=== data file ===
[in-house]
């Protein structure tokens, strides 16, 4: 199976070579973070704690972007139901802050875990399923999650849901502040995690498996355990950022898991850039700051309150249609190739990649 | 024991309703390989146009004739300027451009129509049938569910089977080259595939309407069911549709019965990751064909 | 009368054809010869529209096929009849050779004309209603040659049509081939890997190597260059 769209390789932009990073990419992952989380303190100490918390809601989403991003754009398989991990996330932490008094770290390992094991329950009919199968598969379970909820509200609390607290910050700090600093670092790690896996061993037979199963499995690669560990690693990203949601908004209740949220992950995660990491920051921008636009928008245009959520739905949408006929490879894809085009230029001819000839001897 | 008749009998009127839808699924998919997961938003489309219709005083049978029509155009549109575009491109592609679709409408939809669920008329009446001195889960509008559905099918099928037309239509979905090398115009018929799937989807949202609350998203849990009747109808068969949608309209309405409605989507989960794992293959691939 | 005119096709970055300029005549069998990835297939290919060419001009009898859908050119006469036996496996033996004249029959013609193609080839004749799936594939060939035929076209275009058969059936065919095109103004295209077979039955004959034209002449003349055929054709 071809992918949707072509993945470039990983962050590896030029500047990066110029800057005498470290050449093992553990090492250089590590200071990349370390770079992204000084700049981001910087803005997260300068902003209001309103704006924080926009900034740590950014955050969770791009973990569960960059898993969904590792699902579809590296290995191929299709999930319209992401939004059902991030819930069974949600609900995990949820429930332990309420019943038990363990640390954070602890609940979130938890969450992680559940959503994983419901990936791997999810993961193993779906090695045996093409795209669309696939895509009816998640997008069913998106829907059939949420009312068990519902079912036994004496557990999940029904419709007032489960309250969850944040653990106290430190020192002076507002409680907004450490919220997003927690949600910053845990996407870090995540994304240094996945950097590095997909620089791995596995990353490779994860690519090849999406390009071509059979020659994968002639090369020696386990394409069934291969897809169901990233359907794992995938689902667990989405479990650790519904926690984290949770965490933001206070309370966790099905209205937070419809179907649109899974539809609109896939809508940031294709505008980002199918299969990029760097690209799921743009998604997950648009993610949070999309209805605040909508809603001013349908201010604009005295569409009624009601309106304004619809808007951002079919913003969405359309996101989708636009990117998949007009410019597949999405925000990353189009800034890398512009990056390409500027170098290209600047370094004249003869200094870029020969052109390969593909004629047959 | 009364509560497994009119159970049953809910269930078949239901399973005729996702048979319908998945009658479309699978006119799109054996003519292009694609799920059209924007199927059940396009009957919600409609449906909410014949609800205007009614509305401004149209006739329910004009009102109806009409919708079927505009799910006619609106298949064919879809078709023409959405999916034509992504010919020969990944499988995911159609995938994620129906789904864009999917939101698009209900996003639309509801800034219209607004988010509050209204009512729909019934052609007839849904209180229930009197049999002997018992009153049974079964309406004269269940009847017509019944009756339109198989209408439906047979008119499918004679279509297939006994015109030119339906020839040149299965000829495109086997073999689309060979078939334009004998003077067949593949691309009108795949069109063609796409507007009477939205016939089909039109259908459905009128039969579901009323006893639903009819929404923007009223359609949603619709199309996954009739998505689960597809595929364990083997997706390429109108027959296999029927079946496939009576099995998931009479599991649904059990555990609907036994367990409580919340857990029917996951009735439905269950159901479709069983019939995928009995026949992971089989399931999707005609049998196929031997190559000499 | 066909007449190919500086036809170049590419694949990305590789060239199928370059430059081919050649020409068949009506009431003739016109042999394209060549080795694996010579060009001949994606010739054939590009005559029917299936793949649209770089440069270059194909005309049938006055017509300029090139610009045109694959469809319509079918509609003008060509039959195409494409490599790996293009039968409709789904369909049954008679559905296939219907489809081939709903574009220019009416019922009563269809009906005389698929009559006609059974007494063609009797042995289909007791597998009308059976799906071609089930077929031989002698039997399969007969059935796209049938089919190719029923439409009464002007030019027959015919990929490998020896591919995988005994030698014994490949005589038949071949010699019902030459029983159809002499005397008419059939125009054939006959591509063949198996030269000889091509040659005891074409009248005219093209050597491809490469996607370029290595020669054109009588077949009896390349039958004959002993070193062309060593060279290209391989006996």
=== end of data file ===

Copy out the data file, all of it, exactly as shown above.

[in-house]
């Protein structure tokens, strides 16, 4: 199976070579973070704690972007139901802050875990399923999650849901502040995690498996355990950022898991850039700051309150249609190739990649 | 024991309703390989146009004739300027451009129509049938569910089977080259595939309407069911549709019965990751064909 | 009368054809010869529209096929009849050779004309209603040659049509081939890997190597260059 769209390789932009990073990419992952989380303190100490918390809601989403991003754009398989991990996330932490008094770290390992094991329950009919199968598969379970909820509200609390607290910050700090600093670092790690896996061993037979199963499995690669560990690693990203949601908004209740949220992950995660990491920051921008636009928008245009959520739905949408006929490879894809085009230029001819000839001897 | 008749009998009127839808699924998919997961938003489309219709005083049978029509155009549109575009491109592609679709409408939809669920008329009446001195889960509008559905099918099928037309239509979905090398115009018929799937989807949202609350998203849990009747109808068969949608309209309405409605989507989960794992293959691939 | 005119096709970055300029005549069998990835297939290919060419001009009898859908050119006469036996496996033996004249029959013609193609080839004749799936594939060939035929076209275009058969059936065919095109103004295209077979039955004959034209002449003349055929054709 071809992918949707072509993945470039990983962050590896030029500047990066110029800057005498470290050449093992553990090492250089590590200071990349370390770079992204000084700049981001910087803005997260300068902003209001309103704006924080926009900034740590950014955050969770791009973990569960960059898993969904590792699902579809590296290995191929299709999930319209992401939004059902991030819930069974949600609900995990949820429930332990309420019943038990363990640390954070602890609940979130938890969450992680559940959503994983419901990936791997999810993961193993779906090695045996093409795209669309696939895509009816998640997008069913998106829907059939949420009312068990519902079912036994004496557990999940029904419709007032489960309250969850944040653990106290430190020192002076507002409680907004450490919220997003927690949600910053845990996407870090995540994304240094996945950097590095997909620089791995596995990353490779994860690519090849999406390009071509059979020659994968002639090369020696386990394409069934291969897809169901990233359907794992995938689902667990989405479990650790519904926690984290949770965490933001206070309370966790099905209205937070419809179907649109899974539809609109896939809508940031294709505008980002199918299969990029760097690209799921743009998604997950648009993610949070999309209805605040909508809603001013349908201010604009005295569409009624009601309106304004619809808007951002079919913003969405359309996101989708636009990117998949007009410019597949999405925000990353189009800034890398512009990056390409500027170098290209600047370094004249003869200094870029020969052109390969593909004629047959 | 009364509560497994009119159970049953809910269930078949239901399973005729996702048979319908998945009658479309699978006119799109054996003519292009694609799920059209924007199927059940396009009957919600409609449906909410014949609800205007009614509305401004149209006739329910004009009102109806009409919708079927505009799910006619609106298949064919879809078709023409959405999916034509992504010919020969990944499988995911159609995938994620129906789904864009999917939101698009209900996003639309509801800034219209607004988010509050209204009512729909019934052609007839849904209180229930009197049999002997018992009153049974079964309406004269269940009847017509019944009756339109198989209408439906047979008119499918004679279509297939006994015109030119339906020839040149299965000829495109086997073999689309060979078939334009004998003077067949593949691309009108795949069109063609796409507007009477939205016939089909039109259908459905009128039969579901009323006893639903009819929404923007009223359609949603619709199309996954009739998505689960597809595929364990083997997706390429109108027959296999029927079946496939009576099995998931009479599991649904059990555990609907036994367990409580919340857990029917996951009735439905269950159901479709069983019939995928009995026949992971089989399931999707005609049998196929031997190559000499 | 066909007449190919500086036809170049590419694949990305590789060239199928370059430059081919050649020409068949009506009431003739016109042999394209060549080795694996010579060009001949994606010739054939590009005559029917299936793949649209770089440069270059194909005309049938006055017509300029090139610009045109694959469809319509079918509609003008060509039959195409494409490599790996293009039968409709789904369909049954008679559905296939219907489809081939709903574009220019009416019922009563269809009906005389698929009559006609059974007494063609009797042995289909007791597998009308059976799906071609089930077929031989002698039997399969007969059935796209049938089919190719029923439409009464002007030019027959015919990929490998020896591919995988005994030698014994490949005589038949071949010699019902030459029983159809002499005397008419059939125009054939006959591509063949198996030269000889091509040659005891074409009248005219093209050597491809490469996607370029290595020669054109009588077949009896390349039958004959002993070193062309060593060279290209391989006996």